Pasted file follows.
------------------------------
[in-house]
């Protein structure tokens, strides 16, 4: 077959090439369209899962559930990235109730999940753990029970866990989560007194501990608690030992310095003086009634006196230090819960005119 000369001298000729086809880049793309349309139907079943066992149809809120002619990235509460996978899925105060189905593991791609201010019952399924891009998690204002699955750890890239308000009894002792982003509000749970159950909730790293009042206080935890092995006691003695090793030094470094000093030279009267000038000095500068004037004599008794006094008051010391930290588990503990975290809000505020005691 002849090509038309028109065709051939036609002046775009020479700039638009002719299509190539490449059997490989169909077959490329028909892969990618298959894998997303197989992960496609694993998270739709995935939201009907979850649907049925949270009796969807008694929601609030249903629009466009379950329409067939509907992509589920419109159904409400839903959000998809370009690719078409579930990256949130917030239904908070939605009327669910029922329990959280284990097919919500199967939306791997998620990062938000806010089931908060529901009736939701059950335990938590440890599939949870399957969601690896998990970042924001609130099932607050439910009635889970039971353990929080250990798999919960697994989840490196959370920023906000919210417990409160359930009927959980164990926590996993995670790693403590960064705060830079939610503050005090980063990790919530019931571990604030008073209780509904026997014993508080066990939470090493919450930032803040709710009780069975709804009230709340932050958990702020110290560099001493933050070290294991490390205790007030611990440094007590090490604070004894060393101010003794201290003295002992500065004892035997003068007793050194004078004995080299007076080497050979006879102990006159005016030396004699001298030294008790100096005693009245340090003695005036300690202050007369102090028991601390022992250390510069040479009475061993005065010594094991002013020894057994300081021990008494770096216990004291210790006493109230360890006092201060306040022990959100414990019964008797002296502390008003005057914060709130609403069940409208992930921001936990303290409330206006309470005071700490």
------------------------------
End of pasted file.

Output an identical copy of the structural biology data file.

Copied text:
[in-house]
């Protein structure tokens, strides 16, 4: 077959090439369209899962559930990235109730999940753990029970866990989560007194501990608690030992310095003086009634006196230090819960005119 000369001298000729086809880049793309349309139907079943066992149809809120002619990235509460996978899925105060189905593991791609201010019952399924891009998690204002699955750890890239308000009894002792982003509000749970159950909730790293009042206080935890092995006691003695090793030094470094000093030279009267000038000095500068004037004599008794006094008051010391930290588990503990975290809000505020005691 002849090509038309028109065709051939036609002046775009020479700039638009002719299509190539490449059997490989169909077959490329028909892969990618298959894998997303197989992960496609694993998270739709995935939201009907979850649907049925949270009796969807008694929601609030249903629009466009379950329409067939509907992509589920419109159904409400839903959000998809370009690719078409579930990256949130917030239904908070939605009327669910029922329990959280284990097919919500199967939306791997998620990062938000806010089931908060529901009736939701059950335990938590440890599939949870399957969601690896998990970042924001609130099932607050439910009635889970039971353990929080250990798999919960697994989840490196959370920023906000919210417990409160359930009927959980164990926590996993995670790693403590960064705060830079939610503050005090980063990790919530019931571990604030008073209780509904026997014993508080066990939470090493919450930032803040709710009780069975709804009230709340932050958990702020110290560099001493933050070290294991490390205790007030611990440094007590090490604070004894060393101010003794201290003295002992500065004892035997003068007793050194004078004995080299007076080497050979006879102990006159005016030396004699001298030294008790100096005693009245340090003695005036300690202050007369102090028991601390022992250390510069040479009475061993005065010594094991002013020894057994300081021990008494770096216990004291210790006493109230360890006092201060306040022990959100414990019964008797002296502390008003005057914060709130609403069940409208992930921001936990303290409330206006309470005071700490």